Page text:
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What are Crawl Directives?

The most common crawl directive is called ‘Robots Meta Directives,’ also known as ‘meta tags.’ These tags serve as guidelines for crawlers, so they know how to crawl or index your site.

Another directive is the robots.txt file; This is a file that serves the same purpose as meta tags. These guidelines are read by search engines and, depending on what you want them to do, they act accordingly.

However, the crawlers or bots may not always respond to instructions. Since they are not programmed to follow these rules strictly, it is possible that they sometimes ignore the code.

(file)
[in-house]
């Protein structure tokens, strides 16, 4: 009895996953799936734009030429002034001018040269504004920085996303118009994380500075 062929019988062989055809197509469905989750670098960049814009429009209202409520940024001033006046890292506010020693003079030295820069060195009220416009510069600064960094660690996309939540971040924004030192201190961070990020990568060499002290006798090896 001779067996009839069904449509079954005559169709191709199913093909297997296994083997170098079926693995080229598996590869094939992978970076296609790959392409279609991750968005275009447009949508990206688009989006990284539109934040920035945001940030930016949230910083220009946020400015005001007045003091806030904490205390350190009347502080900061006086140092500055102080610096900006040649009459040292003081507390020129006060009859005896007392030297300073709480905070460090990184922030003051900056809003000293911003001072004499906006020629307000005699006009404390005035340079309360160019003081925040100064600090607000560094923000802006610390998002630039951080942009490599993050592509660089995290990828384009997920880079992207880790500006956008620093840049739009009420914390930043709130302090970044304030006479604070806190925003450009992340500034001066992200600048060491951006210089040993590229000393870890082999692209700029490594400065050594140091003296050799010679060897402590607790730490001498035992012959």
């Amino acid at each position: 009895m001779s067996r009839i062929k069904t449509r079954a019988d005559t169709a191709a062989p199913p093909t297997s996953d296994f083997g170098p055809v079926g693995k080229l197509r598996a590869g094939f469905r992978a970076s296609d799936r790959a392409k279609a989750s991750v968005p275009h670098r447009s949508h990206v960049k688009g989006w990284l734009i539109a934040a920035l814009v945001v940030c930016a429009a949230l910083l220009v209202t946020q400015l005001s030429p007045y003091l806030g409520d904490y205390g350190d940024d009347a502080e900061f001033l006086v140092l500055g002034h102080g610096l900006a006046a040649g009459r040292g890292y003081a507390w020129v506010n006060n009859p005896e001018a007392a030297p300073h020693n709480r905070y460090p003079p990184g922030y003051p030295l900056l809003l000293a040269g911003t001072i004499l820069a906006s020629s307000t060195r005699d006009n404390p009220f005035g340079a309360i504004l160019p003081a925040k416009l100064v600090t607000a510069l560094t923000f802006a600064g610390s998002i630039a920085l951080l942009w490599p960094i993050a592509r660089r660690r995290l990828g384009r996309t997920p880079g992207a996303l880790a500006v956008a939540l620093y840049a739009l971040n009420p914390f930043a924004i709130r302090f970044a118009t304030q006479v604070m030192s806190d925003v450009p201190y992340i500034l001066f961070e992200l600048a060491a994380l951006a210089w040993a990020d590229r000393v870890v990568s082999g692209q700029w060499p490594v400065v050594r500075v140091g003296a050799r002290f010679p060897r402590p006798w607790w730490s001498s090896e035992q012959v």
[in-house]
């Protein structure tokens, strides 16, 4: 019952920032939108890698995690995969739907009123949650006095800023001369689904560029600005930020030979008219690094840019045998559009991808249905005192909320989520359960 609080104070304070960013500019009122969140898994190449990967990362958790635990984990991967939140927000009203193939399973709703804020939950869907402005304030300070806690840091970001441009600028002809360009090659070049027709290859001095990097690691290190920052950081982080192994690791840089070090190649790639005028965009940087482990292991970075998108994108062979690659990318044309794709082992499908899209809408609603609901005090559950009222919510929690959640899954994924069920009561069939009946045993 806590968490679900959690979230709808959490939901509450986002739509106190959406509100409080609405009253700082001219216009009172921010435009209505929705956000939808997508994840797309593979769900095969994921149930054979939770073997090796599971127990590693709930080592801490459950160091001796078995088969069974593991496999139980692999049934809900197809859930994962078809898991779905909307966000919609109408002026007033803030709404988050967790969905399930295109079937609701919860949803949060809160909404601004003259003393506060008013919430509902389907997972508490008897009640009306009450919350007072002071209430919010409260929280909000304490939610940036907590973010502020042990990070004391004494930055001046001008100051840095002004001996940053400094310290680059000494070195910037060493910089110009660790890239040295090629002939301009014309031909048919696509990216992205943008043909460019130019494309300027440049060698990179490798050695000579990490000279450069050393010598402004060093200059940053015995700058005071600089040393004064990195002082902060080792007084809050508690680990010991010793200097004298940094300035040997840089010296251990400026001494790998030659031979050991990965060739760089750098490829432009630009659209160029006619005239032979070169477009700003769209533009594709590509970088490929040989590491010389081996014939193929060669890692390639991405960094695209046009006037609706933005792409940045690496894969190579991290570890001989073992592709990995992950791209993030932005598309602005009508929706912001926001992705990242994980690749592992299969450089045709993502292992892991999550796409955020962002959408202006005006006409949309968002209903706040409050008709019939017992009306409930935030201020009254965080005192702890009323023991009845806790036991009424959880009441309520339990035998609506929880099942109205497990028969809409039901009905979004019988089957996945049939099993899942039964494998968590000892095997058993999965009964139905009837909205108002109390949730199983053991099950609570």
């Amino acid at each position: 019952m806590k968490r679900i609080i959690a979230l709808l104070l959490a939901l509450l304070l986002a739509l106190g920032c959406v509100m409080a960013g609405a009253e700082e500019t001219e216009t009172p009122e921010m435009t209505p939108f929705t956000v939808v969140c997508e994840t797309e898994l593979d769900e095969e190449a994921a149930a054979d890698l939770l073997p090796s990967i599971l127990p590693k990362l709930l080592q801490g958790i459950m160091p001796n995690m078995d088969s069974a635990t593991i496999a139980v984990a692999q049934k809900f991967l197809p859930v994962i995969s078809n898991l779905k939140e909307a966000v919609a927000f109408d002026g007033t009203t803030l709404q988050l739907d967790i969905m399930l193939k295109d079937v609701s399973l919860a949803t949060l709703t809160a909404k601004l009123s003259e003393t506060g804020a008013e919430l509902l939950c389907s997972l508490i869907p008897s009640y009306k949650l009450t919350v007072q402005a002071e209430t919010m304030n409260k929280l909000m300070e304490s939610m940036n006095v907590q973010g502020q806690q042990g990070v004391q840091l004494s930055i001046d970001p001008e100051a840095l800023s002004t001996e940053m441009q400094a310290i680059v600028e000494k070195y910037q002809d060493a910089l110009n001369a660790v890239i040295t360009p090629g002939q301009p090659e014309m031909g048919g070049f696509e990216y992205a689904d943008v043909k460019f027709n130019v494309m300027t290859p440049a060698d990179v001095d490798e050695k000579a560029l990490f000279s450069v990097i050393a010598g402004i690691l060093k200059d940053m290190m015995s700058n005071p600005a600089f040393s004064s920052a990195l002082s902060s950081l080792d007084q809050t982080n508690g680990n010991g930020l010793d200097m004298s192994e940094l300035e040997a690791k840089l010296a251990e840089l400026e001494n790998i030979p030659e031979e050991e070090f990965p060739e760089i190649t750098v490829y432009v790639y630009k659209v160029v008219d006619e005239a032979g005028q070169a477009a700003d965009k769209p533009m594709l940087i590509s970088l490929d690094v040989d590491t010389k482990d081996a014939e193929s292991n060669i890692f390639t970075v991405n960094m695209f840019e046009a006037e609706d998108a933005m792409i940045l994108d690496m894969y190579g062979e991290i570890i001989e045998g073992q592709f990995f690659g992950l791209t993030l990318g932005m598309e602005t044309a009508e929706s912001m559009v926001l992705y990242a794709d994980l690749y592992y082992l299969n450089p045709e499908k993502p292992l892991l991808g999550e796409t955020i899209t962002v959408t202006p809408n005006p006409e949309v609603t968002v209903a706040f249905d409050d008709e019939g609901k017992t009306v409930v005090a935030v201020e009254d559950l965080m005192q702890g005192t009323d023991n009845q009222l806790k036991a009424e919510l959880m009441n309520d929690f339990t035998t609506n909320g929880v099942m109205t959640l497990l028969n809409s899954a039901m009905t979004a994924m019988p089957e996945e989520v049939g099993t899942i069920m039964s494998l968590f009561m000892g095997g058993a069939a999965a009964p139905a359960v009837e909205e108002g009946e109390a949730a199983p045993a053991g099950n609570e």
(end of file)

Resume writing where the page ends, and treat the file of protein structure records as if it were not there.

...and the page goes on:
Depending on your needs, some of those instructions (as code form) can be:

  –  noindex: it tells the bots not to index a page.

  –  index: this is the default instruction, and it means that the crawler can index the page.

  –  dofollow: this tells the crawler to follow the page and its links even if it’s not indexed.

  –  nofollow: it tells the bot a link should not be considered when indexing the page where it is.

  –  noimageindex: it tells the crawler to not index any images on the site.

  –  none: it refers to ‘noindex and ‘nofollow’ simultaneously.

  –  noarchive: search engines should not show a cached link to this page on a SERP (search engine results page).

  –   nocache: is the same as noarchive but only works on Internet Explorer and Firefox.

  –  Unavailable after: it tells the crawlers that after a specific date, they shouldn’t index the website.